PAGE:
School board votes legal action against state

Cassia Catterall with the Gillette News Record, via the Wyoming News Exchange

GILLETTE — On Tuesday, the Campbell County School District joined other school districts across Wyoming and the Wyoming Education Association in support of legal action against the state for what they describe as a failure to “adequately and equitably fund education.”

All five school board trustees present approved a measure for legal action after an executive session that night. Trustees Ken Clouston and Dave Foreman were not at the meeting or present for the vote.

In a prepared statement, Chairwoman Anne Ochs highlighted specific issues related to state funding of facilities and teacher salaries within Campbell County that have resulted in educational harm to students.

She referenced Campbell County High School, which is one of the oldest high school buildings in the state and built in 1971, and the Bus Barn, which was also built in 1971 and is more than 400% over its capacity.

“Coal lease bonus monies from Campbell County have paid for construction around the state, but there is no plan from the state to remedy the situation at Campbell County High School,” she said.

In total, the school district has sent more than $1 billion to the state since 1984 to support other districts and create opportunities for equal education across Wyoming.

Although the district has gone through the proper measures to receive money for the two facilities, Ochs said the state has not followed its own process for the allocation of funds.

Ochs also said the state provides a base salary of $37,000 for teachers at all school districts in Wyoming, a number that she said has not changed in more than 10 years and has not seen cost of living adjustments. To remain competitive, Campbell County has raised its beginning salary for teachers to $49,500 but has to make up the difference from what the state supplies.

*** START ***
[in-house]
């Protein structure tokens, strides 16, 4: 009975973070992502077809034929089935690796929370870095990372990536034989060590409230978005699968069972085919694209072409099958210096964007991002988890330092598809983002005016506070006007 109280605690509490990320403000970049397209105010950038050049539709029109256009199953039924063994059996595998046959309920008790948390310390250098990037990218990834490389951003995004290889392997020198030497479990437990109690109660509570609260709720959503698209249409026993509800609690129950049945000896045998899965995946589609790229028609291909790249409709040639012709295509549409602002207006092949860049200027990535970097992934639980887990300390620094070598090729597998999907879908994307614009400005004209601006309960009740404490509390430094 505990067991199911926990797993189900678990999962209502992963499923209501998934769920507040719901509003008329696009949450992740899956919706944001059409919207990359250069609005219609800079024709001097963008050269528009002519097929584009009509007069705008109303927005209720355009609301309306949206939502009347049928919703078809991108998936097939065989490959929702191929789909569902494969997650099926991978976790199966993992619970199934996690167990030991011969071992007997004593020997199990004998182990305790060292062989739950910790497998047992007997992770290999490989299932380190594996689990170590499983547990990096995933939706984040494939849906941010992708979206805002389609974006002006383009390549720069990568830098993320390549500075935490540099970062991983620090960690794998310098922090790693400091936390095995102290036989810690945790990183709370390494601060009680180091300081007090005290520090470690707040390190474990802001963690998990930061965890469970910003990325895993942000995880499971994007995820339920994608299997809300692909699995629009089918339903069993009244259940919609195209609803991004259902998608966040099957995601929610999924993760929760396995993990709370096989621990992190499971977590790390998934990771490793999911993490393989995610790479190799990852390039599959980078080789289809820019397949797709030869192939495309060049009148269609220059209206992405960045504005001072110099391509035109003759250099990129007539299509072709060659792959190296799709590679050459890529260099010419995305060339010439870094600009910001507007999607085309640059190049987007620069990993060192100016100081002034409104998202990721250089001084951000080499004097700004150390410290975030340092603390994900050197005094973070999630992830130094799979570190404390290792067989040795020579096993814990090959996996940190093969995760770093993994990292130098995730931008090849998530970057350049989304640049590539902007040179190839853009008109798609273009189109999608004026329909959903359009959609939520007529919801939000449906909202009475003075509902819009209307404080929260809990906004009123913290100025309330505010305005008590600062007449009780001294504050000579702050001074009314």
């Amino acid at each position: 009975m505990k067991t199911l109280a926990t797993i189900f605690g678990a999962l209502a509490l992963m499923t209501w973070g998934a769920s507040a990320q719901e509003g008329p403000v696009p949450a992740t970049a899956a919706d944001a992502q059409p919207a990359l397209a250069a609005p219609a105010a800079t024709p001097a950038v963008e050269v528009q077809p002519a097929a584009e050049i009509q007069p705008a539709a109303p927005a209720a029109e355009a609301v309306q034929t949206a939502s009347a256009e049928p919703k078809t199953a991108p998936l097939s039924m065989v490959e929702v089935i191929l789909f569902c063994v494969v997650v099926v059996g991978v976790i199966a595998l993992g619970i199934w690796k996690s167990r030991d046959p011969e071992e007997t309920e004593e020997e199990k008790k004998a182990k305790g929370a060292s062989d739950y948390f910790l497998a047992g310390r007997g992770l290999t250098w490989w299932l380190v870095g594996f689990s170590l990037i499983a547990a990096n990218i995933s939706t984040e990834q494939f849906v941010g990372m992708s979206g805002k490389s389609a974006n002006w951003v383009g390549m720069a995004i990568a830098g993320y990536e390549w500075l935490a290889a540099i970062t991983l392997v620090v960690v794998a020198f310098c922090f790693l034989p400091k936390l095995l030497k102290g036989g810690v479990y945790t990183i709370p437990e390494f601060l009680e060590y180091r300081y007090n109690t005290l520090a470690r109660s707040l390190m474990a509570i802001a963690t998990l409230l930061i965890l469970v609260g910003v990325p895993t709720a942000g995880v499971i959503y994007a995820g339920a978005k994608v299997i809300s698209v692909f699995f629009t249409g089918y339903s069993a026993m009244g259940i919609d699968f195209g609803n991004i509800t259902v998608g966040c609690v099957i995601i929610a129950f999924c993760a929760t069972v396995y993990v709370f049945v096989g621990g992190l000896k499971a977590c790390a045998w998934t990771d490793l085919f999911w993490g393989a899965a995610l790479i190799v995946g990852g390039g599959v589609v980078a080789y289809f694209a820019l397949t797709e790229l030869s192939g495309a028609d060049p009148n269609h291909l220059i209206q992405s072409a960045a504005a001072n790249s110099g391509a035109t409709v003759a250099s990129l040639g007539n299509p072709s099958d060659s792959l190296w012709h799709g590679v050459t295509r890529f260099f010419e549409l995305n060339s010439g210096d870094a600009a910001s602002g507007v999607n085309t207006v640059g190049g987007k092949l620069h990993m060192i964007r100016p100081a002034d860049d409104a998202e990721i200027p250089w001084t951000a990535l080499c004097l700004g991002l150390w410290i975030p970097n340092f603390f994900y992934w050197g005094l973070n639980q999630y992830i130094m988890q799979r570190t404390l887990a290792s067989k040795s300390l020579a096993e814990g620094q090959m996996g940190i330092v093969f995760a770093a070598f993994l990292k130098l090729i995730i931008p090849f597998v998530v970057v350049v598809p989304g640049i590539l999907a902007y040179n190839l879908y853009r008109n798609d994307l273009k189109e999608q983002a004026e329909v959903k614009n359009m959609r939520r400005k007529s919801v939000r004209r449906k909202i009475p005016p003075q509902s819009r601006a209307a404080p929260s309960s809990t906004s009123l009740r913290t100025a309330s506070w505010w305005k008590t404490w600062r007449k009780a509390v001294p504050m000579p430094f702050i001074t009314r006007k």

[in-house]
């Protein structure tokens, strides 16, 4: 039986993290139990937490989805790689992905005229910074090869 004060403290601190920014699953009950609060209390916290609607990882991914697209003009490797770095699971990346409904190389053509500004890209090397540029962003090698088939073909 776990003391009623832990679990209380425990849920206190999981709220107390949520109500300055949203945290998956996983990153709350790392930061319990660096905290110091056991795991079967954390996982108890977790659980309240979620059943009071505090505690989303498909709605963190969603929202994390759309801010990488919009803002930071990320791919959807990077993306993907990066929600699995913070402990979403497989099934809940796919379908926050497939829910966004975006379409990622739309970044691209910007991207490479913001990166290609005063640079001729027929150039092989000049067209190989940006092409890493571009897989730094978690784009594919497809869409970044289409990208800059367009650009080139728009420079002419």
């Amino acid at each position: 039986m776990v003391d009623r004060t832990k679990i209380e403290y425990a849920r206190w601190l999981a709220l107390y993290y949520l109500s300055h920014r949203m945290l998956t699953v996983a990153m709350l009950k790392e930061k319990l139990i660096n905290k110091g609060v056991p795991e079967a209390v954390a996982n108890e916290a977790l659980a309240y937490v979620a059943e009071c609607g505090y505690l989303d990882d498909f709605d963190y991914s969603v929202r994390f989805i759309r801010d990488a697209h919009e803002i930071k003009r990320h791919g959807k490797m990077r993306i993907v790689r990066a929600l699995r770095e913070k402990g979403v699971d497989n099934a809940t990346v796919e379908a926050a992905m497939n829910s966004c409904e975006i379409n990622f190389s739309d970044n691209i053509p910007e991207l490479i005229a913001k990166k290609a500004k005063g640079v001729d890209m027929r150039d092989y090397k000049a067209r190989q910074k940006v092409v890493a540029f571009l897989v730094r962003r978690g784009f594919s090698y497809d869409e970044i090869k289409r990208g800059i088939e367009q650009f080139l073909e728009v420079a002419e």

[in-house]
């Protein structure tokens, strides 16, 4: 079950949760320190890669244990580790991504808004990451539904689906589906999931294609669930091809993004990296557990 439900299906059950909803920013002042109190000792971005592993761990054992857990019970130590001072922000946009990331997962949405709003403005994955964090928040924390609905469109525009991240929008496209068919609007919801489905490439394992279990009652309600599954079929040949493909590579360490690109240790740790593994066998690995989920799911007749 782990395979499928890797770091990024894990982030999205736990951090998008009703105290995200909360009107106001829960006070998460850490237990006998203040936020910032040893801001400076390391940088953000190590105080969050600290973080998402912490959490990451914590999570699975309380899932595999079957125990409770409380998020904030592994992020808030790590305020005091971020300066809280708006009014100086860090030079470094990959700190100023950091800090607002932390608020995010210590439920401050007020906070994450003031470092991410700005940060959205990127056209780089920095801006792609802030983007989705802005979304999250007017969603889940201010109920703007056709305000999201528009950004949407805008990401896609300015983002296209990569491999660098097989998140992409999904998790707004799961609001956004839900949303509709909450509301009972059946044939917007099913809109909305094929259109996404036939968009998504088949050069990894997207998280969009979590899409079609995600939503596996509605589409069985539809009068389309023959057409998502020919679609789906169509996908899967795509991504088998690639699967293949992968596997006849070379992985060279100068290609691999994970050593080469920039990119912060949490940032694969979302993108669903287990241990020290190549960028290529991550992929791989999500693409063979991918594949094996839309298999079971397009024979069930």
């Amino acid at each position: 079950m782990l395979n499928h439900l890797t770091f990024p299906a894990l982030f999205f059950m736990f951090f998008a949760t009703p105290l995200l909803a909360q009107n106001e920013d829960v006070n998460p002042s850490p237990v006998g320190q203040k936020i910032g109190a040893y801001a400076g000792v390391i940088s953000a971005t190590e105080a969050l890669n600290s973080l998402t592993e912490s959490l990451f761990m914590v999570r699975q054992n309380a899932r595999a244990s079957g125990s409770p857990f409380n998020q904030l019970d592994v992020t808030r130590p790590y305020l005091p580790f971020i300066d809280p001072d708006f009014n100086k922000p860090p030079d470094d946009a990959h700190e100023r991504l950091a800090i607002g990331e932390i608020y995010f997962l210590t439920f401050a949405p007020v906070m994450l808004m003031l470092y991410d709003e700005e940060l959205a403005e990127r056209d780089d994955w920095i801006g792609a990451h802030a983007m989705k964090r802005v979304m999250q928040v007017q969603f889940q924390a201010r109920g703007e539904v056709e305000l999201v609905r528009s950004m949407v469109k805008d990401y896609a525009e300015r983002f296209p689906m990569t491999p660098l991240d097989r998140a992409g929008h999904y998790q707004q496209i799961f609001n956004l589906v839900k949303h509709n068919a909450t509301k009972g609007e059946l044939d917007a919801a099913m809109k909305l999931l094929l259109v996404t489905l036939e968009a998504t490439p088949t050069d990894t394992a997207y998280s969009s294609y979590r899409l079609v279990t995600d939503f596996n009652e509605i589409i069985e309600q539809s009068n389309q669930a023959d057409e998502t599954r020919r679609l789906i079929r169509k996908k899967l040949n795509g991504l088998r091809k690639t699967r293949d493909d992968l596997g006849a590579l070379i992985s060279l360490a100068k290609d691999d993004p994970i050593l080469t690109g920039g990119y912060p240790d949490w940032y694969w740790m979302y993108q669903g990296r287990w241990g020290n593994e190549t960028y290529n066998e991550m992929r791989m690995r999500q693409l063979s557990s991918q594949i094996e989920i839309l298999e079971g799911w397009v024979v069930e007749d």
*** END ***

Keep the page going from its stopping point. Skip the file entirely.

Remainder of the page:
“We have had to cut 55 positions over the last five years both certified and non-certified,” she said. “We have tried to make these cuts as far away from classrooms as possible but it has cut opportunities for both students and staff.”

The district hired 100 teachers this year, had 44 district positions left unfilled before school began and now has 58 active teachers who are not licensed but are working toward their certifications. Ochs said the cost of living increases for staff have been either “temporary, ignored or denied by the Legislature.”

“The funding of Wyoming schools is no longer cost based and the Legislature has failed to meet its obligation,” she said.

Ochs referenced Don Dihle, former business manager for the school district, who said that the funding issue the Legislature faces is because it removed money from the school foundation account for things that did not relate to K-12 schools.

The foundation account had about $2 billion before the Legislative session took place this year. At the session, about $1.9 billion from the school account was appropriated into other Legislative accounts and the foundation account balance was capped at $100 million.

According to Dihle, the foundation also did not receive $105 million from federal mineral royalties that instead went to endowed chairs at the University of Wyoming and about $150 million that instead paid for unfunded liabilities in the Wyoming retirement system for all retirees — state, county and city.

Ochs said that according to Dihle, the school foundation would have a $2 billion balance if not for the diversions and there would be no funding crisis.

The state education association filed its suit Aug. 18 in Laramie County District Court, asserting that the state had violated the Wyoming Constitution by failing to fund public schools adequately, the Wyoming Tribune Eagle reported. 

Since then, Laramie County School District 1, Lincoln County School District 1 and Sweetwater County School Districts 1 and 2 have passed resolutions in support of joining the lawsuit.

In a hearing Nov. 7, the state asked Judge Peter Froelicher to dismiss the case based on a lack of legal standing, since Senior Assistant Attorney General Sean Towles argued the party filing suit must have existing interest. 

The Wyoming Tribune Eagle reported that Towles said the state recognized the rights parents, students and the general society have for a properly funded education system, but that the “right to education is simply not held by educators.”

Froelicher said he would take the matter under advisement and his written decision would be made in the next 30 days, or Dec. 7.


This story was published on Nov. 19, 2022.


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